Too Bad You’re Missing It
SATURDAY, FEBRUARY 4, 2012
I’ve been writing constantly about the Boston College subpoenas since early last summer, and two kinds of interest have sustained my attention. I’m interested in the case itself, in the specifics of the subpoenas and the particulars of the ongoing exchange between governments, researchers, and academic institutions.
But I’m also interested in the thing more generally, for what it broadly represents about the condition of our political and cultural institutions. (Hint: bad.) And it’s been endlessly fascinating to compare what I know from court documents and conversations to what I see in the newspapers. My verdict on the news coverage has been pretty consistent: Are you fucking kidding me?
I’m reminded of the drunk in the stands behind me at Dodger Stadium who kept inviting the umpire to watch the game: “Great game on the field, asshole, too bad you’re missing it.” (It was funny the first seventy times.)
In the latest are-you-fucking-kidding-me development, the Irish Times reports that the Director of Public Prosecutions in Northern Ireland has given a speech calling for immediate and serious debate on how the North should deal with its painful history:
“Mr McGrory, who was involved in several high-profile cases during and after the Troubles, including representing the families of the three IRA members killed by the SAS in Gibraltar in 1988, acknowledged that tackling the legacy of the conflict was difficult. But he believed a proper debate was required as to whether there was an appropriate method that would be an alternative to the current situation where the Historical Enquiries Team and the office of the Police Ombudsman effectively dealt with the past.”
Aside from the fact that the back half of that last sentence wanders away from its front — it’s important to find an alternative to something that effectively deals with something? — any reader with the alertness of a geranium will quickly note what the story doesn’t say: it contains no reference to the Boston College subpoenas and the ongoing quasi-investigation into the murder of Jean McConville.
So the police in Northern Ireland are investigating an IRA murder that took place in 1972, and the person who would be responsible for bringing charges into a courtroom as a result of that investigation says that hey, hold on a minute, let’s find an alternative to what the police are doing about the past. And the report on the prosecutor’s speech about finding alternatives to what the police are doing about the past doesn’t mention what the police are doing about the past.
It’s like (deep breath) the police are out in the streets arresting everyone who wears brown pants, and the head prosecutor stands in the public square and shouts that we shouldn’t be going after people who wear brown pants, and the newspaper informs its readers that the prosecutor says we shouldn’t be criminalizing the decision to wear brown pants, but the newspaper doesn’t think to mention that the police are arresting people for wearing brown pants.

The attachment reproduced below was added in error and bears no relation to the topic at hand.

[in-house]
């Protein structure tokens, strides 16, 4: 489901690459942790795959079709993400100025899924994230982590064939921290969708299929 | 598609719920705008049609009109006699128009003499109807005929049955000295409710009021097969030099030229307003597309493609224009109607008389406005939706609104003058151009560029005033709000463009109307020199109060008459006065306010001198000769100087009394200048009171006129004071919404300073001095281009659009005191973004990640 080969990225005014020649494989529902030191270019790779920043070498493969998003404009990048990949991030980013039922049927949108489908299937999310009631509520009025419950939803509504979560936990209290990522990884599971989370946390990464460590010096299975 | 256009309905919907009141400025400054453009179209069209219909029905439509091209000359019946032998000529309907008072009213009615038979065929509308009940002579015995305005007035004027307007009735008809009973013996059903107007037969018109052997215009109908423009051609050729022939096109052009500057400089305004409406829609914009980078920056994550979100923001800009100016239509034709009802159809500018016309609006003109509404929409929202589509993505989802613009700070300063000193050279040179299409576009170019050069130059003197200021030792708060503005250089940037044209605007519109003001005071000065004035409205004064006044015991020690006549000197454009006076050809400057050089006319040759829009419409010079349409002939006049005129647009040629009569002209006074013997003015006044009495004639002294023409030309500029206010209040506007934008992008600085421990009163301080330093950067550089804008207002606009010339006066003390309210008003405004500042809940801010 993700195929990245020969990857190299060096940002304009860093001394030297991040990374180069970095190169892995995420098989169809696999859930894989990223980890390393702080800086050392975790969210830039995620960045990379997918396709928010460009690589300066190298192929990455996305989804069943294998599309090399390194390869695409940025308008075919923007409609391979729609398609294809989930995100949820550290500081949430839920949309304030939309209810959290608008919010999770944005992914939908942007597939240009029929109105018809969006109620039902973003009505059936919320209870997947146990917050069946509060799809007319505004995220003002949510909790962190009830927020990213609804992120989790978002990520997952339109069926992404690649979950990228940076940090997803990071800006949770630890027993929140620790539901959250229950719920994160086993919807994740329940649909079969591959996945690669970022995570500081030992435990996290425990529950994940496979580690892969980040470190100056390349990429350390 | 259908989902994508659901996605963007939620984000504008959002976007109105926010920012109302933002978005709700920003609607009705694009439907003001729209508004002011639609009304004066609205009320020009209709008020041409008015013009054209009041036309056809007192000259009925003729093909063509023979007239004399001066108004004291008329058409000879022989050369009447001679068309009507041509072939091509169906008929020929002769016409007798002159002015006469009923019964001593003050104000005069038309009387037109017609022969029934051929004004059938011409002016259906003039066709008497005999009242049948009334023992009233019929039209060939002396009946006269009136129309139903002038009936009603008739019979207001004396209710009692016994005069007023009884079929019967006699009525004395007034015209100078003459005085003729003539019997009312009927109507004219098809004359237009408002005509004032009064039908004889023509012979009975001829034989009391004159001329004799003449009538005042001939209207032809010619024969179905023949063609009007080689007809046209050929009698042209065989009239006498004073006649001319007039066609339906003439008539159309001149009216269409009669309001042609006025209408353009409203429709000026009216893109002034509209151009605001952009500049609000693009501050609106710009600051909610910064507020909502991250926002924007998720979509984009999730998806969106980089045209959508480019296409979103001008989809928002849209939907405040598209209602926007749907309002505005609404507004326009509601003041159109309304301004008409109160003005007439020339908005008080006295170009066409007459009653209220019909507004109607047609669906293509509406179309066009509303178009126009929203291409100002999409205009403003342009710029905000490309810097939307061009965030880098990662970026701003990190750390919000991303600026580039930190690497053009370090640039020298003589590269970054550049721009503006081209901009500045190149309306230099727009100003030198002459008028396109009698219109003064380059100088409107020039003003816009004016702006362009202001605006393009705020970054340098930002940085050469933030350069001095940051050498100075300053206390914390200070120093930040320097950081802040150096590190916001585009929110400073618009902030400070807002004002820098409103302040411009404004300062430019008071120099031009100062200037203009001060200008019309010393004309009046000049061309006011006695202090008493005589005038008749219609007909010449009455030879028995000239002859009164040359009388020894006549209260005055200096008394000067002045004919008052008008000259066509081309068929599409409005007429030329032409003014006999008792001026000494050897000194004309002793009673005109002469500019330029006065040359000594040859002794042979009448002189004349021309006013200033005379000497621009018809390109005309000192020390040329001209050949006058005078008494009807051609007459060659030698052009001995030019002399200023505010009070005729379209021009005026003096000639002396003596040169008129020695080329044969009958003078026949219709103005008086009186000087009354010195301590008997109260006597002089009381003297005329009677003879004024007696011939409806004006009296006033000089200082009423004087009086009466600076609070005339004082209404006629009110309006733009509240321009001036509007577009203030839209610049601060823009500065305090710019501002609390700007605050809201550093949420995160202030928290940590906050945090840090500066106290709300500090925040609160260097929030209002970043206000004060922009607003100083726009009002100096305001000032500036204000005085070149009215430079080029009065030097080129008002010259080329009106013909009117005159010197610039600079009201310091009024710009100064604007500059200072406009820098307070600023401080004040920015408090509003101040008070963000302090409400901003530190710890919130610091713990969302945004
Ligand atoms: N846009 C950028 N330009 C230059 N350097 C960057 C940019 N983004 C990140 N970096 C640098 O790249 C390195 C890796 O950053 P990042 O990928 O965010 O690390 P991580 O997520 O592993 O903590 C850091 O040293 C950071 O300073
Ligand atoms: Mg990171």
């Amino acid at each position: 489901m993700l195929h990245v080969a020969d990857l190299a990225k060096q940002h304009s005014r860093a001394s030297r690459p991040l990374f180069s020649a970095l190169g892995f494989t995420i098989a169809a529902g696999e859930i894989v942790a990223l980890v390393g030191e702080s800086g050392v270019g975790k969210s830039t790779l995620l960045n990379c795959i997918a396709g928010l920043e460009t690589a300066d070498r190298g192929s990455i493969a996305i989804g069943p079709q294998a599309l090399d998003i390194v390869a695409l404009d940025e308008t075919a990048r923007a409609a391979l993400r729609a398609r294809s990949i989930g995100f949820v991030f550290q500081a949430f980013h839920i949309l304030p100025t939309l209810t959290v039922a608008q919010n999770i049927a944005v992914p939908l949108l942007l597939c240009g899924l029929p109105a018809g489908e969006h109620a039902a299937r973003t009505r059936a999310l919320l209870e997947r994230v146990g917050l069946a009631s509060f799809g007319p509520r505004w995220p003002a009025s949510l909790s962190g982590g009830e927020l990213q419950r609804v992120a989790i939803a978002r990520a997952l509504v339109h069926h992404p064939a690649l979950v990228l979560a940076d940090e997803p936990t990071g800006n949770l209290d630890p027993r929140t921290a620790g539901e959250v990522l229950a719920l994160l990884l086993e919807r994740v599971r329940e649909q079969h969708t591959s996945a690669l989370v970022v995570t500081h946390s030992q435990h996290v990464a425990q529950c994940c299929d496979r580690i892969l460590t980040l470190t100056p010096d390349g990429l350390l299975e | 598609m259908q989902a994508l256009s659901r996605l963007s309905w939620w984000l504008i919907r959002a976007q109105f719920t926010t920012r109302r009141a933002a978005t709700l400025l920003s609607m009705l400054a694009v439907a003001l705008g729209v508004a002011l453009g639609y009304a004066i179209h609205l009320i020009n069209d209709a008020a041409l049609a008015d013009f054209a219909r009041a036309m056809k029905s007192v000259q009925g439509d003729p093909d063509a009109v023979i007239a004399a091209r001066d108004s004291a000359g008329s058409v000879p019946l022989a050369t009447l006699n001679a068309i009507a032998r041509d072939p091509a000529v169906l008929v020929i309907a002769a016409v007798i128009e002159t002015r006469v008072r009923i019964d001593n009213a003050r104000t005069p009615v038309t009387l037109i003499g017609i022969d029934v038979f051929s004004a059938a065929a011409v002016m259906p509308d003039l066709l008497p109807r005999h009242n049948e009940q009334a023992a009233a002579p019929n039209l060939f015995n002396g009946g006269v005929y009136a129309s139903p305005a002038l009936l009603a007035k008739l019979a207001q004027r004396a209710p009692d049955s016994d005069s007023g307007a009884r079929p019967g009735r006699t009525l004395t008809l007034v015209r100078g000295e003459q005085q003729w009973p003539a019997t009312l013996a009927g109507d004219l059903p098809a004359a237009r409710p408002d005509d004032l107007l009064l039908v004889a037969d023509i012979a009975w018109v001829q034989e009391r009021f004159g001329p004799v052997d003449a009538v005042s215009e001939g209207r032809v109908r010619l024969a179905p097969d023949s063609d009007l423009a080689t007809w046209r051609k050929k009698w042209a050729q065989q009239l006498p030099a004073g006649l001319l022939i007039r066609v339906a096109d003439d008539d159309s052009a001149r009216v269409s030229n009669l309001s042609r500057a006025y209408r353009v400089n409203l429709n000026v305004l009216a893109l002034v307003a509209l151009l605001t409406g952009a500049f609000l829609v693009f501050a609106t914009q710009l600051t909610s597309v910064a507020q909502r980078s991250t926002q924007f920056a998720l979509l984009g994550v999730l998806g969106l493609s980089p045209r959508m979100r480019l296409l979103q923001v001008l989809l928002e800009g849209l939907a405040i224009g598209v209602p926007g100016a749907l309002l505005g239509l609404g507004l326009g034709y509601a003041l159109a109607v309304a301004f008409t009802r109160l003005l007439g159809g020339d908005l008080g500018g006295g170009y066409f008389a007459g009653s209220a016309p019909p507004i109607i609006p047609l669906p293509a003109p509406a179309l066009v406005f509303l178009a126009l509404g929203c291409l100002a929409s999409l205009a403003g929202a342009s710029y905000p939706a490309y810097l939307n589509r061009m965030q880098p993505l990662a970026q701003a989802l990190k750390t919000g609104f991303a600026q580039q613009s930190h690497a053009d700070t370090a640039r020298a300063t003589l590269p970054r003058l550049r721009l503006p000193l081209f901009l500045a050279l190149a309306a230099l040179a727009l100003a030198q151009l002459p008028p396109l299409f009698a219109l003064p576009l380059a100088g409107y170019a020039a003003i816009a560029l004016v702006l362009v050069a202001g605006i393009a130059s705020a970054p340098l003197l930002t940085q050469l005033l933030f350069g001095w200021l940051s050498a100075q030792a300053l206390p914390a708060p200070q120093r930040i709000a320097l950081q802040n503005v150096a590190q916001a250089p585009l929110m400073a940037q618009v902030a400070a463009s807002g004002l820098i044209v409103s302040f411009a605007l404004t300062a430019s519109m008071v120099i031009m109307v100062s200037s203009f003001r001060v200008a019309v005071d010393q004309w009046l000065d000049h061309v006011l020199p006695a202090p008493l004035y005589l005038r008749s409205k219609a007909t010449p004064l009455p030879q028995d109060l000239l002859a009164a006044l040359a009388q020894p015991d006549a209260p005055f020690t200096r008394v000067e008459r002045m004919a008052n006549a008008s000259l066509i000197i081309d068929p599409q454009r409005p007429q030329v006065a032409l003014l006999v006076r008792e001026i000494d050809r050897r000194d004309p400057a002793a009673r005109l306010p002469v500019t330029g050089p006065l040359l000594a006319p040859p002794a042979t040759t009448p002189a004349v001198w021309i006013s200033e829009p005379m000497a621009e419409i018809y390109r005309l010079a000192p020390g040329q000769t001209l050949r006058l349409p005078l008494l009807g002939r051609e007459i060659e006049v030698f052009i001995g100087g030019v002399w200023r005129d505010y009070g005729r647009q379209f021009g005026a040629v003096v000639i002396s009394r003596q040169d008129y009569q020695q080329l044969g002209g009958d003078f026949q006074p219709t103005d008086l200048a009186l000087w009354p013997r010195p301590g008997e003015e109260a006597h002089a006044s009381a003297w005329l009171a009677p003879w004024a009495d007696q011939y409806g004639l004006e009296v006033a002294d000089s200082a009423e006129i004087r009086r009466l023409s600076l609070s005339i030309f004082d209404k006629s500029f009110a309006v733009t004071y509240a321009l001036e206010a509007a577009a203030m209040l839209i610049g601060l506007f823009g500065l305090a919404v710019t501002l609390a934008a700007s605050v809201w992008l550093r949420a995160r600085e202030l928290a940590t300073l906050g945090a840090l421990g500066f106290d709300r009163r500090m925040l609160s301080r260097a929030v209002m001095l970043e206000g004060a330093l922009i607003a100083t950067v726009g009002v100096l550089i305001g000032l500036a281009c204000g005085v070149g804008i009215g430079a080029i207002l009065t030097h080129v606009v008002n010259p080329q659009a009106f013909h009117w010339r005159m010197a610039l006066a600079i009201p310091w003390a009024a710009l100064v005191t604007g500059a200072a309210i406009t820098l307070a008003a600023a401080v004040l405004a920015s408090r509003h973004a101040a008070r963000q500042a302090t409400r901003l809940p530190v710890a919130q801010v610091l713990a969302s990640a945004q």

Actually, let me make that a little simpler: It’s like the police are at least gesturing at preparing a criminal case against the people who killed Jean McConville, and the person who would be responsible for prosecuting that case all but says publicly, in a thinly veiled statement, that he doesn’t think it would be a good idea to bring a criminal case against the people who killed Jean McConville. And the newspaper types up the text without noticing the subtext, which is all of a millimeter deep. Open question whether the reporters and editors who handled the story have opposable thumbs, yes?
But it gets so much better than that, because there’s something else the Irish Times (and everybody else) didn’t bother to notice, and let’s go ahead and number these points to make them easy to follow:
1.) The woman who says she drove Jean McConville to her death says that Gerry Adams gave the order to take her and kill her.
2.) So an investigation into the murder of Jean McConville is an investigation into a crime involving the Sinn Fein leader Gerry Adams.
3.) Who used to be represented by a lawyer named Barra McCrory….
4.) …who recently became the, yes, Director of Public Prosecutions in Northern Ireland. Maybe you’ve heard of the Director of Public Prosecutions in Northern Ireland — he’s the guy who just gave a speech saying he’s not sure if the police should be digging into the past. Gerry Adams’ former lawyer just dropped a fat goose egg of a hint that he doesn’t think the police should be investigating Gerry Adams.
How do I know that Director of Public Prosecutions Barra McCrory used to be a lawyer in private practice who represented Gerry Adams? I read it in the Irish Times.